Neoliberal reforms

Indian neoliberalism: A toxic gift from global finance

Print edition : September 24, 2021

The Bombay Stock Exchange building in Mumbai. The outcomes of financial speculation, driven in the first instance by foreign finance, are being used as proof of neoliberal success. The most obvious is the barometer of stock market activity, the benchmark Sensex. Photo: Dhiraj Singh/Bloomberg

Outside the RBI headquarters to exchange old 500 and 1,000 rupee notes in Chennai on March 31, 2017. The evidence that neoliberalism had failed was concealed by a set of fortuitous developments that had their own effect on the growth process: the illogical and senseless demonetisation, the failed Goods and Services Tax regime and the COVID-19 pandemic. Photo: B. Jothi Ramalingam

The stock market, with the foreign institutional investor at the centre, has come to symbolise what neoliberalism has to offer. If at Independence freedom from foreign capital was the objective and a marker of success, today it is the recognition of foreign investors as being an attractive playfield for speculation that is seen as a sign of arrival.

India’s tryst with neoliberalism—the economic framework that preaches market fundamentalism but uses the state to engineer a redistribution of income and assets in favour of finance capital and big business—is routinely traced to 1991. That was the year when, following a balance of payments crisis, the Indian state openly declared its embrace of neoliberal ideology. Despite its adoption in the wake of a crisis, that shift was presented as a swift transition to a superior policy regime wherein state intervention that distorts markets, suppresses private initiative, represses finance, and limits growth was to be abjured. Indian capitalism was to be uncaged, the animal spirits of capitalists unleashed, the inflow of foreign capital enhanced, exports success ensured, and growth accelerated. All other positive outcomes, such as improvements in the well-being of Indians mired in poverty and social deprivation, were to follow automatically.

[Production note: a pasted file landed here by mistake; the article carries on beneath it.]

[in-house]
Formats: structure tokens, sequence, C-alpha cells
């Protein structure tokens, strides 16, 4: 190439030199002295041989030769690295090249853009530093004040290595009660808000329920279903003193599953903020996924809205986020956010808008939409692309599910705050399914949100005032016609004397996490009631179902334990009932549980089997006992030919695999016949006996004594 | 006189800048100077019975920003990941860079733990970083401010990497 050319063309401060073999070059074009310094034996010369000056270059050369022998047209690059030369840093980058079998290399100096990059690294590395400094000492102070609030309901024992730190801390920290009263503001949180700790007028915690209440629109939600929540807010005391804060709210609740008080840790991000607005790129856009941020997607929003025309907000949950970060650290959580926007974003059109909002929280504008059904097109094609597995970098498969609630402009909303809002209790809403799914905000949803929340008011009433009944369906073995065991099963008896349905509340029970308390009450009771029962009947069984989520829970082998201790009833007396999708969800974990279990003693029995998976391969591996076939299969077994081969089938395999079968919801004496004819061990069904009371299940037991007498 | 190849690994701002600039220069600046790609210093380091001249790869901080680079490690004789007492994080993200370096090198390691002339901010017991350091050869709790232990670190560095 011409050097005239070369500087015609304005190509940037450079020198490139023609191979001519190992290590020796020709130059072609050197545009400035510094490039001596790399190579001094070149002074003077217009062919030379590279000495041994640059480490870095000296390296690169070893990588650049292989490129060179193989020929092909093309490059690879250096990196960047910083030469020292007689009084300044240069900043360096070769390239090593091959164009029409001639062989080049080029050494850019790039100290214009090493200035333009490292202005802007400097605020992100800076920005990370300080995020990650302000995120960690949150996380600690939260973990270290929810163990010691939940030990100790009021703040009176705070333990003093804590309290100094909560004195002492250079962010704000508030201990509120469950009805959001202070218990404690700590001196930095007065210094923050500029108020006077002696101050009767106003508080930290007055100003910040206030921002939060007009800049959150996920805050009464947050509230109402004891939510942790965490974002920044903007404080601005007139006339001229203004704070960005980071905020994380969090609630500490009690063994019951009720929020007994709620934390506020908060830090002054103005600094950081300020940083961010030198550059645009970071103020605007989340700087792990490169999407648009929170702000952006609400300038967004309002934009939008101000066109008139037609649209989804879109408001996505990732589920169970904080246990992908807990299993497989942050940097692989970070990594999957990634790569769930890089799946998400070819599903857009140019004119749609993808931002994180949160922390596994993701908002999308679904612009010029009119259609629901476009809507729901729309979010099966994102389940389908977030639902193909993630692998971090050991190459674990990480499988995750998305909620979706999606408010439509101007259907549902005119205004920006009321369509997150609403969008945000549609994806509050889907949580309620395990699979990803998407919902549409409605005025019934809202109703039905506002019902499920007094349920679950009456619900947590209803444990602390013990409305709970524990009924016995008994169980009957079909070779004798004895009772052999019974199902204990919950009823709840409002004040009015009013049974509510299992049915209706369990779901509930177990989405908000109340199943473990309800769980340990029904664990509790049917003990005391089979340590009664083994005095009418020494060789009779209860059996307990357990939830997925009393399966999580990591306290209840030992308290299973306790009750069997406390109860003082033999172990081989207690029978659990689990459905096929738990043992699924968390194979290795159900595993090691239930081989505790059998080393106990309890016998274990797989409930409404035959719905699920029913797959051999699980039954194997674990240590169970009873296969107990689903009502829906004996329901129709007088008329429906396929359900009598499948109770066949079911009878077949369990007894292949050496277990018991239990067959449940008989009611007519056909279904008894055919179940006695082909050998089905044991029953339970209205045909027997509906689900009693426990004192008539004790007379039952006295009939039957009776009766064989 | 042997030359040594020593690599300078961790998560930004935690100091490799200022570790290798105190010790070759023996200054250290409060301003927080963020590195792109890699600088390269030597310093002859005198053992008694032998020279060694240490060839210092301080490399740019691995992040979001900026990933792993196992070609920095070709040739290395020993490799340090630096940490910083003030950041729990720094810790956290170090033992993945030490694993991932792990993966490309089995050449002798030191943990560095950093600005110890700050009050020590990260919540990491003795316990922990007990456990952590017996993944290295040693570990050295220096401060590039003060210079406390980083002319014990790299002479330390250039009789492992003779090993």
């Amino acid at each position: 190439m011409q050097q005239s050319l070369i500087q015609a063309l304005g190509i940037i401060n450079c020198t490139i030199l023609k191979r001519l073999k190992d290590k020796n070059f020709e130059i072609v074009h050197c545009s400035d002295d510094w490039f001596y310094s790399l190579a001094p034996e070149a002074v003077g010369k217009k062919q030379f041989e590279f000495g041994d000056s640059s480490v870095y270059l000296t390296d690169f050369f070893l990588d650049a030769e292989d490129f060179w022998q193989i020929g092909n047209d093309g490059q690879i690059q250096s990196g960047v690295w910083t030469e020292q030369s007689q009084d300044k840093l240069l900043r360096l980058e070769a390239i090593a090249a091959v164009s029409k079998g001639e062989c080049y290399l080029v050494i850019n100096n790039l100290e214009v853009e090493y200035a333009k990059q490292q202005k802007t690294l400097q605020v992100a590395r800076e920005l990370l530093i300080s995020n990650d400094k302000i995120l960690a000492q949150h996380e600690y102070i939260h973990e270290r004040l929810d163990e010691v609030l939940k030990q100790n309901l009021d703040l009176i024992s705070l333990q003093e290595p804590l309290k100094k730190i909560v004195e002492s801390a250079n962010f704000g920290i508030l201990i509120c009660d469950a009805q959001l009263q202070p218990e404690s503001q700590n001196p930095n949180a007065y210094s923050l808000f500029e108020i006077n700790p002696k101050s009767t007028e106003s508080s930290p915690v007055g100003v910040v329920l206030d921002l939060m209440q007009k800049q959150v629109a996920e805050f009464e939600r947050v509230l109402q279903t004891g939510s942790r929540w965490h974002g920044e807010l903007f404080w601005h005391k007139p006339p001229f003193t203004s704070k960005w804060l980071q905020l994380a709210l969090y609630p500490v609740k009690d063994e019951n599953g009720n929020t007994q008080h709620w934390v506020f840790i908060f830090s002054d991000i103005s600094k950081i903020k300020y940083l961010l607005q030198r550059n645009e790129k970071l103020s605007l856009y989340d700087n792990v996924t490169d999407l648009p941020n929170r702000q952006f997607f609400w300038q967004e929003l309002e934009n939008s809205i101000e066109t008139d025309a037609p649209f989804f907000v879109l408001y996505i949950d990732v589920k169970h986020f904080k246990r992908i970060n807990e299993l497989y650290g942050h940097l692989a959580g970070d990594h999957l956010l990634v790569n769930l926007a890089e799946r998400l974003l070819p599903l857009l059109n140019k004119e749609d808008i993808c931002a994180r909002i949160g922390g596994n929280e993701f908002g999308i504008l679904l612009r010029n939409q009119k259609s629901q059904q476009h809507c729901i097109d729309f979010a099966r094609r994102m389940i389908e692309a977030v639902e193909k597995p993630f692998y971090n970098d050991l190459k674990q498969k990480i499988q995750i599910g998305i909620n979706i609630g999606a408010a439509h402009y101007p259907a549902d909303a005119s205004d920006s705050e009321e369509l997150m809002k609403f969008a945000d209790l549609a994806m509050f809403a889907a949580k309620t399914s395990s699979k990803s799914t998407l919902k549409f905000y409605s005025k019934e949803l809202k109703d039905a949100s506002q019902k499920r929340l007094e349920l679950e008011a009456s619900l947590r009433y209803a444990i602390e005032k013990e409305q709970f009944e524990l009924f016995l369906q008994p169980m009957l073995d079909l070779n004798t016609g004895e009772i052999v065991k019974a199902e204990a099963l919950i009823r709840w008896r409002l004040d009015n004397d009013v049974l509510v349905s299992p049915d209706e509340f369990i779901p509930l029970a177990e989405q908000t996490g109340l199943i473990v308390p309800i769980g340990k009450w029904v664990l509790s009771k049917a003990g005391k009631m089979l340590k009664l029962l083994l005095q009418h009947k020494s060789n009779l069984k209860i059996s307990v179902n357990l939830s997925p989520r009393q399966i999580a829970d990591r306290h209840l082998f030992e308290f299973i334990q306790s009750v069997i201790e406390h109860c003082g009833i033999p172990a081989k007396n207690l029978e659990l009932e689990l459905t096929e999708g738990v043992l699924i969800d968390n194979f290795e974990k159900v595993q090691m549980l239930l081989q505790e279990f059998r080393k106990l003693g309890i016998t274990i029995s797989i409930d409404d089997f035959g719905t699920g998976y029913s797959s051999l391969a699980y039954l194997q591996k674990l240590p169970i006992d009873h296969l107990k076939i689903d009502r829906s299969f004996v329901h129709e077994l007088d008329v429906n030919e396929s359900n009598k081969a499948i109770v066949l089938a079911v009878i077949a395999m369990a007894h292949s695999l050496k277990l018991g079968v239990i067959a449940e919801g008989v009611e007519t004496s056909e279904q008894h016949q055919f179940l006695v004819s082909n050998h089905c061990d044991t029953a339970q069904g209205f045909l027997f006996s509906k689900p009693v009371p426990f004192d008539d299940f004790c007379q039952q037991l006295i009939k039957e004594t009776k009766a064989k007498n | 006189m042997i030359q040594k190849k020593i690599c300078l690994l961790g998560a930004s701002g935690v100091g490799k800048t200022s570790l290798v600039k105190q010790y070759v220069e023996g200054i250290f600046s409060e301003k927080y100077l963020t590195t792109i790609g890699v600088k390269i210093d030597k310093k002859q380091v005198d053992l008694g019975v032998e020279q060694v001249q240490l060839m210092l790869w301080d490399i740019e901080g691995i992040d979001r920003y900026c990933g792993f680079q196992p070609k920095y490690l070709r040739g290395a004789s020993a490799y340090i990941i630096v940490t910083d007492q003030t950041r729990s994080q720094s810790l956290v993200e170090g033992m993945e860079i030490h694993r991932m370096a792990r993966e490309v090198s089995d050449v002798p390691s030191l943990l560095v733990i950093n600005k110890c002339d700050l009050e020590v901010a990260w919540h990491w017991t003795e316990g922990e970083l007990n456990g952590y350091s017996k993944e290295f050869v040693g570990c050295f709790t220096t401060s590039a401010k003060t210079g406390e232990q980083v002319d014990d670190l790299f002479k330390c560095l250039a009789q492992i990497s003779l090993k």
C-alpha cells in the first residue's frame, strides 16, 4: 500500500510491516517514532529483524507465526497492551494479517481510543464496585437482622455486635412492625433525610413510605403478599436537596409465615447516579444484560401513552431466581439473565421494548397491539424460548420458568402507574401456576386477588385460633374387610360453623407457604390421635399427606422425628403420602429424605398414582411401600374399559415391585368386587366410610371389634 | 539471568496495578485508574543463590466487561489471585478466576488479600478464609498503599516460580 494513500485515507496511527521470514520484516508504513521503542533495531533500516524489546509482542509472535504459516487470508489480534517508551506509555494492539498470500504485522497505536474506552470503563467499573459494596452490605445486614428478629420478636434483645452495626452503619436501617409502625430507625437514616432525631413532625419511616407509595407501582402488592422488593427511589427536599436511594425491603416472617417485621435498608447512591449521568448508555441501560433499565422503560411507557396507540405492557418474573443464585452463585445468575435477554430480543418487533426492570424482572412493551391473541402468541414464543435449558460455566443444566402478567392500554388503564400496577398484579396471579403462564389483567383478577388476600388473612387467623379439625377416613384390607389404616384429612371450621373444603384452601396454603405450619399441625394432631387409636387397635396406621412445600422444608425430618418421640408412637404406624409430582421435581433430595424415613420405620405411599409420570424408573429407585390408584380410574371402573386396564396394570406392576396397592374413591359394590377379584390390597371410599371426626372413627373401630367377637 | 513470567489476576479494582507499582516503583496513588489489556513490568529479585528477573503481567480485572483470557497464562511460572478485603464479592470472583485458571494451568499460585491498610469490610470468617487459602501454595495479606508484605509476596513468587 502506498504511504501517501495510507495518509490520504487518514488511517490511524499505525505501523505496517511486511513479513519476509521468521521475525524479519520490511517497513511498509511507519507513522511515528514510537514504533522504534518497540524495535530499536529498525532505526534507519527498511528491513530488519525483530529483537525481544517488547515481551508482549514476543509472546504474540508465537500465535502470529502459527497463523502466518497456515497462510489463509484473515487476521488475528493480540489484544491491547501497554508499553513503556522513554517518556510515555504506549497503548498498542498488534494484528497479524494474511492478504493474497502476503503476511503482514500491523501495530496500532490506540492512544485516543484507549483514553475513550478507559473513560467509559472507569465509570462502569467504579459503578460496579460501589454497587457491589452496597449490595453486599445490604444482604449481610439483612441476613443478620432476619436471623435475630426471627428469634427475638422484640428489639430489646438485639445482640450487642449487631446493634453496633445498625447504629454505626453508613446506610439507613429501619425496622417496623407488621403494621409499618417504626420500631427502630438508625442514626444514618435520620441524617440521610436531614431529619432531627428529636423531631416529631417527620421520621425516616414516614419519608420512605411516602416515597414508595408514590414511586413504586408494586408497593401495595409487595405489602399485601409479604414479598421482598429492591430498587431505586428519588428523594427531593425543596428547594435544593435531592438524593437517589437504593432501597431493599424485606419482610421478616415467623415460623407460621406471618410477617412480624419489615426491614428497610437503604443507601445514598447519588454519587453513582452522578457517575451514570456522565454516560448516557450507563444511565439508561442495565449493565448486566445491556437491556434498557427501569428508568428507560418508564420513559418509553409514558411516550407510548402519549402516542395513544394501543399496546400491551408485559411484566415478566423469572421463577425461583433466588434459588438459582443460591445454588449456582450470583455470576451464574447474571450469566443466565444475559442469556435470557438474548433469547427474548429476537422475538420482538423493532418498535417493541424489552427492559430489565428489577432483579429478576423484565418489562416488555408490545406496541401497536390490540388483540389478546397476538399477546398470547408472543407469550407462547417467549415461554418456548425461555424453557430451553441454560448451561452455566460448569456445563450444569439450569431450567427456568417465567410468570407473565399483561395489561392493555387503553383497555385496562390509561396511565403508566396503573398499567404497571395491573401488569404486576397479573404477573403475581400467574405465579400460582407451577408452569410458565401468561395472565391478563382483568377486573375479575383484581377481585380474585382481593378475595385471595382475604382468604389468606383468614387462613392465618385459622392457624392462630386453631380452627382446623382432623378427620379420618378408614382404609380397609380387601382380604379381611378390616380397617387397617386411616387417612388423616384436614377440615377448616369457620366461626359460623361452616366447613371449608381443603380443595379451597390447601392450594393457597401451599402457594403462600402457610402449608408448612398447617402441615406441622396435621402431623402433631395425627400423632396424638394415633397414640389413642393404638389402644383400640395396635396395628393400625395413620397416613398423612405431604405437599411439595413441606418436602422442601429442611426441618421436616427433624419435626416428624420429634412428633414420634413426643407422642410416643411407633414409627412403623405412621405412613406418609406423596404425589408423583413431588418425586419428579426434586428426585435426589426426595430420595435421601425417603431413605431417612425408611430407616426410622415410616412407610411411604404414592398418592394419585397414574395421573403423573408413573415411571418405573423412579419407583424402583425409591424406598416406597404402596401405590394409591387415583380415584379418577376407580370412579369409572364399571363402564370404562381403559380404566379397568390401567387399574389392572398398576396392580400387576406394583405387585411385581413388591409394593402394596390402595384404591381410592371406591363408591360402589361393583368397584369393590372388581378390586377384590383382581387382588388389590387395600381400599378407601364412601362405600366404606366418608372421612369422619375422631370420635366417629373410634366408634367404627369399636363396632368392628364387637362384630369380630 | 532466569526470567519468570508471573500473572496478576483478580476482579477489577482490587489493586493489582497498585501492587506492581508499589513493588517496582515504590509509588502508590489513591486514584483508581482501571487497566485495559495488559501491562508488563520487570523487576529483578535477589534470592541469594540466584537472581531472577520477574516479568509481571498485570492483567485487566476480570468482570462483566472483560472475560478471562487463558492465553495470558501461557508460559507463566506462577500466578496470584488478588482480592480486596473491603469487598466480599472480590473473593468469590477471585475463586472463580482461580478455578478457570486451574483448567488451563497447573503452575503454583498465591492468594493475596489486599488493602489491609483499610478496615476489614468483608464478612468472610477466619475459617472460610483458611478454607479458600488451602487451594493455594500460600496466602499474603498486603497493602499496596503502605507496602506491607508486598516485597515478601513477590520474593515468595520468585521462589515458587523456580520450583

However, though the 1991 crisis provided those in power the justification to openly embrace neoliberalism, on the grounds that support from the International Monetary Fund (IMF) would not be forthcoming without that transition, the shift had been initiated earlier in the 1980s, especially in the second half of that decade. But during that decade, political circumstances, including a strong opposition (which spoke up against the 1981 IMF loan and the associated neoliberal conditionalities), ensured that the turn was slow and halting.

Lessons from the 1980s

Even if one disregards the creeping liberalisation of the 1980s, the three decades over which the neoliberal regime in India has been in place is sufficient time to generate a credible scorecard to assess its consequences. The most touted metric of the success of neoliberalism is growth in gross domestic product (GDP), assessing which is the prime intent here. But there is another reason why developments during the 1980s should not be ignored. By the late 1960s, it was clear that the post-Independence import-substitution strategy had run out of steam for reasons among which were (i) the failure to address asset and income inequality that precluded the consolidation of a domestic market for mass consumption goods; and (ii) the state’s inability to mobilise through taxation the surpluses needed to finance its expenditures that were crucial to driving demand and growth. The second of these failures resulted in reliance on inflationary financing, which was unsustainable because of supply side constraints, especially in agriculture. Though these factors had by the mid-1960s brought to an end the high growth of the first 15 years of planned development, even the partial transition away from the state-led interventionist trajectory to the neoliberal regime had to wait until the middle of the 1980s.